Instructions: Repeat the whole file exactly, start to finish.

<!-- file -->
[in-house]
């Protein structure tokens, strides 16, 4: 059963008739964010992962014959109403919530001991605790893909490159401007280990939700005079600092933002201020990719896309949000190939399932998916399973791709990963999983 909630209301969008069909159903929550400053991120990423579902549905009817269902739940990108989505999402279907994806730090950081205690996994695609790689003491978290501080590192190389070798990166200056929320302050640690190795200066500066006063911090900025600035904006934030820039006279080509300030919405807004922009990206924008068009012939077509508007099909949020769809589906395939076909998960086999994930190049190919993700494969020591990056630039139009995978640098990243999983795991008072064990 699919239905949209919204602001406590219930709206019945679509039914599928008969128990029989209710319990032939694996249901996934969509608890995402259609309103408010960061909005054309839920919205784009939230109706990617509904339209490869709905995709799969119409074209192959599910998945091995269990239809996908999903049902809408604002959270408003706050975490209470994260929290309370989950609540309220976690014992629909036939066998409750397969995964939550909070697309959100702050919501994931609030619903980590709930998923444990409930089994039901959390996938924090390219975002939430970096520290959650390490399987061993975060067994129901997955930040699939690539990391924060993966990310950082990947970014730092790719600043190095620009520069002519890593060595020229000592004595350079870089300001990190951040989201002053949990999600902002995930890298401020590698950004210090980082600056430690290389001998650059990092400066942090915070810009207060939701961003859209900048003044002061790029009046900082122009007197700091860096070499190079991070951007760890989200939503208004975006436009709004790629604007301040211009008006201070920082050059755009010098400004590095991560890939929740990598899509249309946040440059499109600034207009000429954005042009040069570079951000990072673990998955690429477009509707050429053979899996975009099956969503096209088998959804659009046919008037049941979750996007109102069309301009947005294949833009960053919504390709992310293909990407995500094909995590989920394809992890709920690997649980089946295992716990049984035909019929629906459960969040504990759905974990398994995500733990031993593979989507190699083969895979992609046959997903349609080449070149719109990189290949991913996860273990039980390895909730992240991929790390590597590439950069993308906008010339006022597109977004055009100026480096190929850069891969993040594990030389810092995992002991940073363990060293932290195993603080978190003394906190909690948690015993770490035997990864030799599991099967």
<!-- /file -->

[in-house]
């Protein structure tokens, strides 16, 4: 059963008739964010992962014959109403919530001991605790893909490159401007280990939700005079600092933002201020990719896309949000190939399932998916399973791709990963999983 909630209301969008069909159903929550400053991120990423579902549905009817269902739940990108989505999402279907994806730090950081205690996994695609790689003491978290501080590192190389070798990166200056929320302050640690190795200066500066006063911090900025600035904006934030820039006279080509300030919405807004922009990206924008068009012939077509508007099909949020769809589906395939076909998960086999994930190049190919993700494969020591990056630039139009995978640098990243999983795991008072064990 699919239905949209919204602001406590219930709206019945679509039914599928008969128990029989209710319990032939694996249901996934969509608890995402259609309103408010960061909005054309839920919205784009939230109706990617509904339209490869709905995709799969119409074209192959599910998945091995269990239809996908999903049902809408604002959270408003706050975490209470994260929290309370989950609540309220976690014992629909036939066998409750397969995964939550909070697309959100702050919501994931609030619903980590709930998923444990409930089994039901959390996938924090390219975002939430970096520290959650390490399987061993975060067994129901997955930040699939690539990391924060993966990310950082990947970014730092790719600043190095620009520069002519890593060595020229000592004595350079870089300001990190951040989201002053949990999600902002995930890298401020590698950004210090980082600056430690290389001998650059990092400066942090915070810009207060939701961003859209900048003044002061790029009046900082122009007197700091860096070499190079991070951007760890989200939503208004975006436009709004790629604007301040211009008006201070920082050059755009010098400004590095991560890939929740990598899509249309946040440059499109600034207009000429954005042009040069570079951000990072673990998955690429477009509707050429053979899996975009099956969503096209088998959804659009046919008037049941979750996007109102069309301009947005294949833009960053919504390709992310293909990407995500094909995590989920394809992890709920690997649980089946295992716990049984035909019929629906459960969040504990759905974990398994995500733990031993593979989507190699083969895979992609046959997903349609080449070149719109990189290949991913996860273990039980390895909730992240991929790390590597590439950069993308906008010339006022597109977004055009100026480096190929850069891969993040594990030389810092995992002991940073363990060293932290195993603080978190003394906190909690948690015993770490035997990864030799599991099967």